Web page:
# Quadratic electroweak corrections for polarized Moller scattering

## Abstract

The paper discusses the two-loop (NNLO) electroweak radiative corrections to the parity violating scattering asymmetry induced by squaring one-loop diagrams. The calculations are relevant for the ultra-precise 11 GeV MOLLER experiment planned at Jefferson Laboratory and experiments at future high-energy colliders. The imaginary parts of the amplitudes are taken into consideration consistently in both the infrared-finite and divergent terms. The size of the obtained partial correction is significant, which indicates a need for a complete study of the two-loop electroweak radiative corrections in order to meet the precision goals of future experiments.

###### pacs:

12.15.Lk, 13.88.+e, 25.30.Bf## I Introduction

Polarized Møller scattering has been a well-studied low-energy reaction for close to eight decades now M1932 (), but has attracted especially active interest from both experimental and theoretical communities due to the recent rapid progress in measuring spin-dependent observables. Since the nineties the interaction has allowed the high-precision determination of the electron-beam polarization at SLC 11 (), SLAC 12 () 13 (), JLab 14 () and MIT-Bates 15 (). A Møller polarimeter may also be useful in future experiments planned at the ILC 18 (). In addition, polarized Møller scattering can be an excellent tool for measuring parity-violating (PV) weak interaction asymmetries DM1979 ().

The first observation of Parity Violation in Møller scattering was made by the E-158 experiment at SLAC 2 (), which studied Møller scattering of 45- to 48-GeV polarized electrons on the unpolarized electrons in a hydrogen target. Its result at low = 0.026 , E158 () allowed one of the most important parameters in the Standard Model – the sine of the Weinberg angle – to be determined with an accuracy of 0.5% ( = 0.2403 0.0013 in the scheme). A very promising experiment measuring the e-p scattering asymmetry currently running at Jefferson Lab, Qweak QWeak (), aims to determine with relative precision of 0.3%. The next-generation experiment to study e-e scattering – MOLLER, planned at JLab following the 11 GeV upgrade – will offer a new level of sensitivity and measure the parity-violating asymmetry in the scattering of longitudinally polarized electrons off an unpolarized target to a precision of 0.73 ppb. That would allow a determination of the weak mixing angle with an uncertainty of JLab12 (), or about 0.1%, an improvement of a factor of five in fractional precision when compared with the E-158 measurement.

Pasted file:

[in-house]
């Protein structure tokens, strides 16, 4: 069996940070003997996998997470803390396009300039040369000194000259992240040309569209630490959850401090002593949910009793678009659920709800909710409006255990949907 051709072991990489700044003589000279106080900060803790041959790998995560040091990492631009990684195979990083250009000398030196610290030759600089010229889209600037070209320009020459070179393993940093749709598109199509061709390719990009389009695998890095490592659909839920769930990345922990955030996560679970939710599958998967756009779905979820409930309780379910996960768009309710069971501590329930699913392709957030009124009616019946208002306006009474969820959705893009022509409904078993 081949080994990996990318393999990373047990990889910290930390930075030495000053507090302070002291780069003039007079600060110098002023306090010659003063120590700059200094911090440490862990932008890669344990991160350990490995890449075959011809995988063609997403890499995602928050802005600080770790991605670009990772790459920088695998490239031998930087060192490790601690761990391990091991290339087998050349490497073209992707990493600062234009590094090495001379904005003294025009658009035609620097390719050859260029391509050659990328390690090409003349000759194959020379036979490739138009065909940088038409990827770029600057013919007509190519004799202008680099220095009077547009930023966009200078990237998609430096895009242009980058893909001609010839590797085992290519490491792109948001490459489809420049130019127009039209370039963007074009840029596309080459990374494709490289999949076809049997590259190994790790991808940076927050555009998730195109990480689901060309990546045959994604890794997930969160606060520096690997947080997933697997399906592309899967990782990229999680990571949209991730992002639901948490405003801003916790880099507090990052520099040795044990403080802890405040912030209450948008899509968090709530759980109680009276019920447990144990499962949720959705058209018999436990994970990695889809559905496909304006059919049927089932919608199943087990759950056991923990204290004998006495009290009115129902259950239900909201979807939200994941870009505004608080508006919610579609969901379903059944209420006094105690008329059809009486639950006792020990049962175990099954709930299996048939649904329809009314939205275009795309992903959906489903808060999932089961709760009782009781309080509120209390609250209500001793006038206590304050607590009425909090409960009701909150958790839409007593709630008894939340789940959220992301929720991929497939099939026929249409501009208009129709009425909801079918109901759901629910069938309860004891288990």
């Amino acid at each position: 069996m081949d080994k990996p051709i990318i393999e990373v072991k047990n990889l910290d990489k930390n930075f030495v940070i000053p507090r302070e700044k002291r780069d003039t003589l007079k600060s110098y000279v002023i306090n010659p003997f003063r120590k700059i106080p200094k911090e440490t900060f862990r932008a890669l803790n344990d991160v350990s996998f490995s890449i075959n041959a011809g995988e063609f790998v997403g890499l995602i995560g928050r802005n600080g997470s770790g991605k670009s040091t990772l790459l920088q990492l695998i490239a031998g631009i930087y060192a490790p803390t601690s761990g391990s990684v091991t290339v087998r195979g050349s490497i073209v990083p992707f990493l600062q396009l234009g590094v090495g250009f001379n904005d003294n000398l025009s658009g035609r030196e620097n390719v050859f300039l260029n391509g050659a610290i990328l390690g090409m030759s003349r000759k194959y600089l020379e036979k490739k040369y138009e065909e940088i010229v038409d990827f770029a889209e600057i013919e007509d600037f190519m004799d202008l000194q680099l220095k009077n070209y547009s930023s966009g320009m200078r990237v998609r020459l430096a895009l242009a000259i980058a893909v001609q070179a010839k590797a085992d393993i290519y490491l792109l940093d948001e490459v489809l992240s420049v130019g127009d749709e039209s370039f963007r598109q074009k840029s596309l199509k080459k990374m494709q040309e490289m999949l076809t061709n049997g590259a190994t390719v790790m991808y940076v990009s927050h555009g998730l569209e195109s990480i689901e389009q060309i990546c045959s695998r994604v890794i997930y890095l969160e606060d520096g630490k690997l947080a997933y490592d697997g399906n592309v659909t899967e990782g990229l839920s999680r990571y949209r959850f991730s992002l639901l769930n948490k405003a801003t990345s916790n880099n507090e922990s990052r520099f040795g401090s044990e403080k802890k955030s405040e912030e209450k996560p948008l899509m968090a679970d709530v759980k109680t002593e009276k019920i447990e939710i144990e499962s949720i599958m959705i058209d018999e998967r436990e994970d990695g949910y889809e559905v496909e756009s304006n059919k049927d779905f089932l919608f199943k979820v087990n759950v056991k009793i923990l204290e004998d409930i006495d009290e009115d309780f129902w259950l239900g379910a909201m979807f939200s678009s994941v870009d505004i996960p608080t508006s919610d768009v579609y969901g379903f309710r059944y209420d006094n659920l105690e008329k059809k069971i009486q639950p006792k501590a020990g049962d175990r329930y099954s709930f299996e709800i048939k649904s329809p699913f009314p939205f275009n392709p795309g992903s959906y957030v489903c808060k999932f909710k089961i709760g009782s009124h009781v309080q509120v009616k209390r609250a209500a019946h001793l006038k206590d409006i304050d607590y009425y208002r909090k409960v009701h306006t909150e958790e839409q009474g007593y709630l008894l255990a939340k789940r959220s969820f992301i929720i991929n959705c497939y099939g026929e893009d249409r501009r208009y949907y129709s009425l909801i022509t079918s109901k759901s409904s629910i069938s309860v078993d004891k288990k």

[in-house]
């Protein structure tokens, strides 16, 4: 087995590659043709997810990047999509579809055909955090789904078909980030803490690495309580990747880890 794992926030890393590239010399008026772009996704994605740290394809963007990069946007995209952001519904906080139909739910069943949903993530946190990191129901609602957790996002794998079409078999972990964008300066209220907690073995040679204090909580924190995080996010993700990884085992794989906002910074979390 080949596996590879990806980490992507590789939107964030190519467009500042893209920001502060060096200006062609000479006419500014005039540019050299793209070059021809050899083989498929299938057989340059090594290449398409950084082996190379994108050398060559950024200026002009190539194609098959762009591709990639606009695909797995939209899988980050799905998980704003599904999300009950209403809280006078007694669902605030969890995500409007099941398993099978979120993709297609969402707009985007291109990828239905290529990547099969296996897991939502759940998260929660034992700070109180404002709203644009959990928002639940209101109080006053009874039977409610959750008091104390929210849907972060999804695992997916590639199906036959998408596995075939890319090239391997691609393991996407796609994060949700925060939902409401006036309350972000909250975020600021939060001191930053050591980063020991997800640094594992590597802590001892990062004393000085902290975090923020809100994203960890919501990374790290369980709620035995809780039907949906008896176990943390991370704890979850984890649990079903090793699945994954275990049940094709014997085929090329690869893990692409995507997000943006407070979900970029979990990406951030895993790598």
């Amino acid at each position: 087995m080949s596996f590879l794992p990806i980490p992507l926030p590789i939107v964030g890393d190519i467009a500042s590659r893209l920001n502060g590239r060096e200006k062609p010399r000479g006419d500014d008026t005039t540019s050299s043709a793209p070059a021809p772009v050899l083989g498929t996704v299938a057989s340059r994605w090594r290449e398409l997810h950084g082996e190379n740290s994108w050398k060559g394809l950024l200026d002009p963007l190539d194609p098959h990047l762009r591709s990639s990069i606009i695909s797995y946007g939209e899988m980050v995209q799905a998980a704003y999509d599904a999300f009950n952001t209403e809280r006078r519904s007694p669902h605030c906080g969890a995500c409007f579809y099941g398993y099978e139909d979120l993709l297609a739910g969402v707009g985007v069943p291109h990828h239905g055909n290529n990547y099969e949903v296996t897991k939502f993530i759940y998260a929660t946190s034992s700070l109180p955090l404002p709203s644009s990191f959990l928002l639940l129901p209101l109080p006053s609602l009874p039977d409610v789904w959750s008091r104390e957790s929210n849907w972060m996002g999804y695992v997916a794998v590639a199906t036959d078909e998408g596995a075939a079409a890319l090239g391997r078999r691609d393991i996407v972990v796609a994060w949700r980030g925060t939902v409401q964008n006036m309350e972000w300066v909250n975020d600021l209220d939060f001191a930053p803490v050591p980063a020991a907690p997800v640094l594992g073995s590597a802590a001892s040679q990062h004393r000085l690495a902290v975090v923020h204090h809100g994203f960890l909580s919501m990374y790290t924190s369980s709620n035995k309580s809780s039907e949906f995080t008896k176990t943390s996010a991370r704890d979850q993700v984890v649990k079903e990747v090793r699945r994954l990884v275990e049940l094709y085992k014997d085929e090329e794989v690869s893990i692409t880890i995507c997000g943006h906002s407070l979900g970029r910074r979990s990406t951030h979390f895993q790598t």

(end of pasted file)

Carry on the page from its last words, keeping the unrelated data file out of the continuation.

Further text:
Since Møller scattering is a very clean process with a well-known initial energy and low backgrounds, any inconsistency with the Standard Model will signal new physics. Møller scattering experiments can provide indirect access to physics at multi-TeV scales and play an important complementary role to the LHC research program 1 ().

Obviously, before we can extract reliable information from the experimental data, it is necessary to take into account higher order effects of electroweak theory, i.e. electroweak radiative corrections (EWC). The inclusion of EWC is an indispensable part of any modern experiment, but will be of the paramount importance for the ultra-precise measurement of the weak mixing angle via 11 GeV Møller scattering planned at JLab. In general, from the theory point of view, the interpretability of e-e scattering is exceptionally good. However, to match the precision of MOLLER experiment, theoretical predictions for the PV e-e scattering asymmetry must include not only full treatment of one-loop radiative corrections (NLO) but also leading two-loop corrections (NNLO).

A significant theoretical effort has been dedicated to one-loop radiative corrections already. A short review of the literature to date on that topic is done in ABIZ-prd (). In ABIZ-prd (), we also calculated a full gauge-invariant set of the one-loop EWC both numerically with no simplifications using FeynArts int3 (), FormCalc Hahn (), LoopTools Hahn () and Form int7 () as the base languages and by hand in a compact form analytically free from nonphysical parameters. The total correction was found to be close to %, and we found no significant theoretical uncertainty coming from the largest possible source, the hadronic contributions to the vacuum polarization. The dependence on other uncertain input parameters, like the mass of the Higgs boson, was below 0.1%.